Action Plan and gender targets and
indicators of success for tracking progress with
means of verification; budget and human
resource allocation
Budget - allocation of appropriate human and
financial resources to support achievement of
the gender strategy objectives
 Approach – gender aware to transformative
 Communications strategy – best practice emphasizes the
need to have a strong communication strategy in place to
ensure gender remains front and centre and learning and
documentation is brought back into organizational gender
practice and into research programming and impact. Such
a strategy helps keep senior management, staff and
partners excited and clear on what gender sensitive or
specific research is about and why.
 Conceptual frameworks for measuring change = theory of
 Example: CARE’s Women’s Empowerment Framework
to Climate Change Adaptation and Mitigation
 What strikes you as the most important element(s) for
a strategy to have meaning in your organization?
 What strikes you as less important?
 Is there any thing missing?
 Other questions or concerns?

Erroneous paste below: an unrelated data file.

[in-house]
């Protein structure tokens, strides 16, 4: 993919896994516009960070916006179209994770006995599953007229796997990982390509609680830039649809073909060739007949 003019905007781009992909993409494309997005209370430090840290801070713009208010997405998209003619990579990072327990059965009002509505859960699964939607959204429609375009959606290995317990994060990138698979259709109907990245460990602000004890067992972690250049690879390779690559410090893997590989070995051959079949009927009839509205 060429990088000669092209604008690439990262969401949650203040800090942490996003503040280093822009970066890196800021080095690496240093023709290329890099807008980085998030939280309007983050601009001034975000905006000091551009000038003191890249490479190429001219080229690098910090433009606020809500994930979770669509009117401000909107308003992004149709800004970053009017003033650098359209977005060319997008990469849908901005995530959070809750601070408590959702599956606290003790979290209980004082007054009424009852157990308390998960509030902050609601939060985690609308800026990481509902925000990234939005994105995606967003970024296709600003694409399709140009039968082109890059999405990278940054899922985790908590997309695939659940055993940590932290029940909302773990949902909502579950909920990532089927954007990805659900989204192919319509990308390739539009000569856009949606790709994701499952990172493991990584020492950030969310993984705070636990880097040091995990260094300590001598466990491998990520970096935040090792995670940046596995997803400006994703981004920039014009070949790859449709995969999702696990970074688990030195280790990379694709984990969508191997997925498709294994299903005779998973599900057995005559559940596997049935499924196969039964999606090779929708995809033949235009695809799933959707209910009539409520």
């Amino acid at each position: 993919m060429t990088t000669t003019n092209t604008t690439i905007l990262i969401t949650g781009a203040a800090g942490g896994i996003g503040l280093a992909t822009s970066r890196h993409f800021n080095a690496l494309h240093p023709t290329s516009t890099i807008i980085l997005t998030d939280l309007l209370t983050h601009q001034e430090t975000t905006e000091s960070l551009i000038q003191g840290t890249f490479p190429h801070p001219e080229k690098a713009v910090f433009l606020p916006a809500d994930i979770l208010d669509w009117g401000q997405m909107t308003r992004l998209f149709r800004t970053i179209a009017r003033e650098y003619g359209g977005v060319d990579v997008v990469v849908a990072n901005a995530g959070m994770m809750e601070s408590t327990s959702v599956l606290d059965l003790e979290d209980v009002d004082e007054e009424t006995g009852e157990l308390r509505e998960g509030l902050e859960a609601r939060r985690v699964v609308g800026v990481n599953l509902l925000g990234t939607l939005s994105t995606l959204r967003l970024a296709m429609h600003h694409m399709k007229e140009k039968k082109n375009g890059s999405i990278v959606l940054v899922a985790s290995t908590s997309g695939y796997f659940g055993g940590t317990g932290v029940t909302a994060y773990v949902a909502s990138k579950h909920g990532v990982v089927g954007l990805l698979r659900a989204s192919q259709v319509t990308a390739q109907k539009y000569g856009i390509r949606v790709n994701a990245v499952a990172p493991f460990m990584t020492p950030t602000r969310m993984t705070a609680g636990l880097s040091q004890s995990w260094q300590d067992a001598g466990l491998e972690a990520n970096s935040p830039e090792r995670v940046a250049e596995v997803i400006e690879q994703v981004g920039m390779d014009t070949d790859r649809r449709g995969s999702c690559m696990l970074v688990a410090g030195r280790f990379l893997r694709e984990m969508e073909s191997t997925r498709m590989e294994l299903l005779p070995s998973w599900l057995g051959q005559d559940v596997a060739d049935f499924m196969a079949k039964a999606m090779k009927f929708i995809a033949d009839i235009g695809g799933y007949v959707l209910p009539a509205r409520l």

Preparing for your strategy development or
review of it
One example:
In a high mountain community in Tajikistan, food security was an
increasing challenge due to shifting seasons that were negatively
impacting women’s kitchen gardens. In dialogue with local men and
women, an INGO helped design a simple technology to adapt to the
Cold frames (small, greenhouses) were constructed to start vegetable
seedlings earlier in the spring and extend the growing season into the
fall. Project research found that there was increased household
production, crop diversity and nutrition. The project also worked with
women to promote food preservation so that surpluses could be safely
stored for consumption during the winter.
 Commitment - at
institutional and staff levels 